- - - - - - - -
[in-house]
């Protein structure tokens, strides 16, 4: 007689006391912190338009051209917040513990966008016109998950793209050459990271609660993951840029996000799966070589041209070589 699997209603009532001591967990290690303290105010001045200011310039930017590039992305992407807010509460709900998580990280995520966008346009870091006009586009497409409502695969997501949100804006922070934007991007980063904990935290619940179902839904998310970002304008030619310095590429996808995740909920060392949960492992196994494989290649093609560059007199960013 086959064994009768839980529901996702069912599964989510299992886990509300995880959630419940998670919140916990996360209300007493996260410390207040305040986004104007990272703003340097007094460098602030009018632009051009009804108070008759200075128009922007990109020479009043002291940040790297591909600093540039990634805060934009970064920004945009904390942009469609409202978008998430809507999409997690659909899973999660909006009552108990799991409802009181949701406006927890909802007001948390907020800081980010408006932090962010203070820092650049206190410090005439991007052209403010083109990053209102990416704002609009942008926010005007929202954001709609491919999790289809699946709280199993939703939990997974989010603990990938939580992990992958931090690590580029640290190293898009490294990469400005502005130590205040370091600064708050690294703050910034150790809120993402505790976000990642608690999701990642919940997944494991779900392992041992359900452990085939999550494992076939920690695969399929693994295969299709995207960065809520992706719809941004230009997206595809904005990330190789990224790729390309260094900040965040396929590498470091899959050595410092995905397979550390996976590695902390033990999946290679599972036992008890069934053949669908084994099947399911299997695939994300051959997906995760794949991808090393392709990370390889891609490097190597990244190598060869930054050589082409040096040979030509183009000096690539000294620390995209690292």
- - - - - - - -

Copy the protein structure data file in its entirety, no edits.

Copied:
[in-house]
């Protein structure tokens, strides 16, 4: 007689006391912190338009051209917040513990966008016109998950793209050459990271609660993951840029996000799966070589041209070589 699997209603009532001591967990290690303290105010001045200011310039930017590039992305992407807010509460709900998580990280995520966008346009870091006009586009497409409502695969997501949100804006922070934007991007980063904990935290619940179902839904998310970002304008030619310095590429996808995740909920060392949960492992196994494989290649093609560059007199960013 086959064994009768839980529901996702069912599964989510299992886990509300995880959630419940998670919140916990996360209300007493996260410390207040305040986004104007990272703003340097007094460098602030009018632009051009009804108070008759200075128009922007990109020479009043002291940040790297591909600093540039990634805060934009970064920004945009904390942009469609409202978008998430809507999409997690659909899973999660909006009552108990799991409802009181949701406006927890909802007001948390907020800081980010408006932090962010203070820092650049206190410090005439991007052209403010083109990053209102990416704002609009942008926010005007929202954001709609491919999790289809699946709280199993939703939990997974989010603990990938939580992990992958931090690590580029640290190293898009490294990469400005502005130590205040370091600064708050690294703050910034150790809120993402505790976000990642608690999701990642919940997944494991779900392992041992359900452990085939999550494992076939920690695969399929693994295969299709995207960065809520992706719809941004230009997206595809904005990330190789990224790729390309260094900040965040396929590498470091899959050595410092995905397979550390996976590695902390033990999946290679599972036992008890069934053949669908084994099947399911299997695939994300051959997906995760794949991808090393392709990370390889891609490097190597990244190598060869930054050589082409040096040979030509183009000096690539000294620390995209690292």